The news conference to introduce Lincoln Riley as USC's head coach on Monday was so full of grandiosity, athletics director Mike Bohn actually uttered the following words without even a hint of irony:
"It was never our goal to change the landscape of college football with one of the biggest moves in the history of the game, but we did exactly that."
Bohn's perch atop the mountain of coaching search bravado lasted approximately two hours.
Because for all the talk coming out of L.A. about shifting the paradigm of the sport by hiring Riley, LSU pulling Brian Kelly out of Notre Dame one-upped it in a manner that is even more shocking for an industry whose alarm bells should now be fully blaring.
Coaches change jobs all the time, and desperate schools do desperate things this time of year. But for Kelly to leave Notre Dame high and dry when his team still has a chance to win a national championship is both something we've never really seen in college football and a rubicon crossed that takes the sport down a perilous path.
How does anyone continue to pretend that this is amateur sports when a multi-million dollar coach leaves his players in the lurch while they could still end up playing for history? How does anyone take the sanctity of the College Football Playoff seriously when it means so little to Kelly that he high-tails it out of town before he even knows whether his team gets in?
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Just two days ago, after Notre Dame finished off an 11-1 season with a blowout win over Stanford, Kelly said the following: "We've got one of the best four teams in my mind in the country, without question, and we're ready to prove it."
And with the Fighting Irish expected to be ranked No. 5 or No. 6 by the selection committee on Tuesday, it wouldn't have taken that much for Notre Dame to get in. If Georgia beats Alabama and either Cincinnati, Michigan or Oklahoma State loses their conference championship game, the Fighting Irish would almost certainly be in the final four.
In other words, Kelly bailed on one of six teams that still had a chance to win the national title. That's not just the action of a broken man, that's the product of a broken sport.
And college football better get its arms around this insanity before the playoff expands to 12 teams, where theoretically there could be 20-plus schools still in the mix at the height of the coaching carousel.
ESPN or any other television network better think twice about spending billions of dollars on a television product where coaches would rather chase big contracts for themselves than helping the unpaid amateurs etch their names in the history books. If the potential participants don't care, why should anyone else?
For those who say you can't blame Kelly for accepting a contract from LSU that is expected to be well north of $10 million per year, that's bollocks. There is nobody to blame but Kelly for a classless, gutless exit before the kids he recruited to Notre Dame even know whether they'll have the privilege of playing for a national championship.
By making this move now, Kelly should be a pariah in his profession, never thought of the same way again. He doesn't care at all about those players, and whatever respect he had earned for his stewardship of the Notre Dame program over the last dozen years has been flushed down the toilet. He should forever be known as little more than a snake and a mercenary.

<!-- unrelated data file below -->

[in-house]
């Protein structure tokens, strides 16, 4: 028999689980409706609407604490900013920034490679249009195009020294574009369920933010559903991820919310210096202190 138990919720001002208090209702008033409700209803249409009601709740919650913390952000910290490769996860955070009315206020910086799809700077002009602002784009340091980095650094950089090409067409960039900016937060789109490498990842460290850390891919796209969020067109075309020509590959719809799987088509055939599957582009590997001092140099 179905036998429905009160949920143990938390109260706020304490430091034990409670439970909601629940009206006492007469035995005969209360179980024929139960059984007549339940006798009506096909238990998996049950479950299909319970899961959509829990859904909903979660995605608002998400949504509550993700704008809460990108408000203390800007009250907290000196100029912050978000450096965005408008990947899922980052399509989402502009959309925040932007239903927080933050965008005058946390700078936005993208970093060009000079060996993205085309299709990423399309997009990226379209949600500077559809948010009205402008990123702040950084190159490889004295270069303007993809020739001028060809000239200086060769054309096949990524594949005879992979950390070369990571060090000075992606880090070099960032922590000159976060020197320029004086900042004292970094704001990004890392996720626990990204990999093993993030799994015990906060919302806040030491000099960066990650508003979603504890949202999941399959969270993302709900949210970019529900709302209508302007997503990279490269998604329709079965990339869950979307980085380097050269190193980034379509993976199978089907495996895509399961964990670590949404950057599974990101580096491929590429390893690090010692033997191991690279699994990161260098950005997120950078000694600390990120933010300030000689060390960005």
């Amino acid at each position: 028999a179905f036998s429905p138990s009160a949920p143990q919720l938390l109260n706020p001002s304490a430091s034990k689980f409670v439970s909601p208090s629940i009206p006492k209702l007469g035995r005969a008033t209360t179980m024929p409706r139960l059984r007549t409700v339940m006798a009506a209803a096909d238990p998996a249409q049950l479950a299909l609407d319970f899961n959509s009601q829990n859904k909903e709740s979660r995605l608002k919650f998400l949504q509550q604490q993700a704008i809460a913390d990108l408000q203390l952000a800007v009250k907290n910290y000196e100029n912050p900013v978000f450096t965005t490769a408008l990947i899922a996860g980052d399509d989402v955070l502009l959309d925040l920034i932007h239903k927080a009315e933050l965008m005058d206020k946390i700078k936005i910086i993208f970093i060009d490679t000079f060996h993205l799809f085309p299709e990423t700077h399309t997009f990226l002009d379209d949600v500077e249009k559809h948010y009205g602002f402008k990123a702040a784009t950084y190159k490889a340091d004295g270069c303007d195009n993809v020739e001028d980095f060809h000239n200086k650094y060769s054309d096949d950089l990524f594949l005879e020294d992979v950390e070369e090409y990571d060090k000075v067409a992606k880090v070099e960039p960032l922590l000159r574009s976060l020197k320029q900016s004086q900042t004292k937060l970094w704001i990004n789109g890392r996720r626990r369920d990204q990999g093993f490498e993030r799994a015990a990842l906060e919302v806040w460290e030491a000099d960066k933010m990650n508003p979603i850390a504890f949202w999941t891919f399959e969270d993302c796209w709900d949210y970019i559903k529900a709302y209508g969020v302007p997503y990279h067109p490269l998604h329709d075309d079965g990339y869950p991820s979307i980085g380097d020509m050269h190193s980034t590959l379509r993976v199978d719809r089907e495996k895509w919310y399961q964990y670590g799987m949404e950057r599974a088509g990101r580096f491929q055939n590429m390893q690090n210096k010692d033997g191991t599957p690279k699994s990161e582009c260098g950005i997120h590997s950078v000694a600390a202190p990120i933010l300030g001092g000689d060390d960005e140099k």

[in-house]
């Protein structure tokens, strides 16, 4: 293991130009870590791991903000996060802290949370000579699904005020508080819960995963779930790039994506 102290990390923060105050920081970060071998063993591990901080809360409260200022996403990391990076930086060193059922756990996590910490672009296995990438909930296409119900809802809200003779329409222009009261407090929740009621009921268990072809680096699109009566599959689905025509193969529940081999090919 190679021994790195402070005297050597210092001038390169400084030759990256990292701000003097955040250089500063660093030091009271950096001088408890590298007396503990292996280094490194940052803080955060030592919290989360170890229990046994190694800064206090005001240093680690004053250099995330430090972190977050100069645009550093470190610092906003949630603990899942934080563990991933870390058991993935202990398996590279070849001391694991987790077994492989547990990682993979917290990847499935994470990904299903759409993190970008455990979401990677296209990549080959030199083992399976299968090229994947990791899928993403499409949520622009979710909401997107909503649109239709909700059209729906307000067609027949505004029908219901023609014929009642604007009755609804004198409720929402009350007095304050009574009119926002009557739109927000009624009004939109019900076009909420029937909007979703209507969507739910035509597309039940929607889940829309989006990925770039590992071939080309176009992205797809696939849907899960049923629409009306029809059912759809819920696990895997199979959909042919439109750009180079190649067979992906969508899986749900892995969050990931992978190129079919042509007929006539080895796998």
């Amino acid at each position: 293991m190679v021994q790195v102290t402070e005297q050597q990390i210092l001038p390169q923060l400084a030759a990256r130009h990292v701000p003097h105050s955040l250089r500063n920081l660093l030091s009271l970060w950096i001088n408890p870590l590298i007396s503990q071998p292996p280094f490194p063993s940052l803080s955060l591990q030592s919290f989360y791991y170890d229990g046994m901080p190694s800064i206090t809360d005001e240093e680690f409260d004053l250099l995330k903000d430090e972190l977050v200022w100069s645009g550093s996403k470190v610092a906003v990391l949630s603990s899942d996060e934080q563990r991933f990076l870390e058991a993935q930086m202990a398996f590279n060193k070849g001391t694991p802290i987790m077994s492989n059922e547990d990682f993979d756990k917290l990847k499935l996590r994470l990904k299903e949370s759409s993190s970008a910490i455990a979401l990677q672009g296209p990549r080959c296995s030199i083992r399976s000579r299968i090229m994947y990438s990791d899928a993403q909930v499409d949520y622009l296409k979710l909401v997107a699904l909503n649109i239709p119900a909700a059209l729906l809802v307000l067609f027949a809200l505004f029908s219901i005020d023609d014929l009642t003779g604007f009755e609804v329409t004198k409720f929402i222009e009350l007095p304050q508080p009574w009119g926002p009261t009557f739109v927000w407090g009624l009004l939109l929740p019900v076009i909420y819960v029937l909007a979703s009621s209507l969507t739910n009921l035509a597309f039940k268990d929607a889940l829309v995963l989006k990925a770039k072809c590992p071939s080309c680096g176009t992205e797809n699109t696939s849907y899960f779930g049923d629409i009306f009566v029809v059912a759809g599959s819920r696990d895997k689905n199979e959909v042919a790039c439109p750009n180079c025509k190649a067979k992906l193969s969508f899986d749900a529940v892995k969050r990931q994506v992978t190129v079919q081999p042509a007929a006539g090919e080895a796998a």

And yet, the larger story here is about a sport that is speeding toward the edge of an economic cliff while functioning in a manner that fundamentally devalues its core product.
No other sport does this. The Minnesota Vikings can't offer to double Bill Belichick's salary while he's getting ready for the Super Bowl. In professional sports, there are contracts and consequences. In college sports, the culture of agents running roughshod over athletics directors has led to a gradual acceptance of the idea that they can do whatever they want, renegotiate contracts whenever they want and change jobs at will regardless of what it says on a piece of paper.
It's one thing when a coach leaves for a new job and skips out on the Weed-Eater Bowl. But when it encroaches on the Playoff - the one thing that supposedly still matters in this sport besides money - you've got a real problem on your hands.
Notre Dame's Playoff fate will be decided by a committee of 13 people who supposedly consider every factor involved in a team's season and potential competitiveness. Will they look at the Fighting Irish the same way knowing that the program has suddenly been plunged into chaos?
It's a fair question and a rotten outcome for the players who worked too hard to be kneecapped like this by a coach who is going to earn eight figures at LSU while they continue to get their scholarship, room and board at Notre Dame.
And yet, it perfectly embodies the current spirit of college football where schools can afford to offer 10-year contracts to coaches they want and dole out huge buyouts to the ones they grow tired of precisely because they aren't required to pay the players.
If the new standard is $10 million-plus for coaches who haven't won a national championship, just imagine the extensions Nick Saban, Dabo Swinney and perhaps Kirby Smart are going to be looking for in their next round of negotiations.
This isn't a sustainable system. At some point, the notion that a coach can take a new job while his team is still in the championship mix needs to be addressed with massive financial penalties and contractual consequences. If not, it's only going to sow more chaos in the coming years.
As Bohn said, the landscape of college football absolutely changed Monday. It's just that USC didn't turn out to be the biggest culprit.
This article originally appeared on USA TODAY: How Brian Kelly's move from Notre Dame to LSU exposed a broken system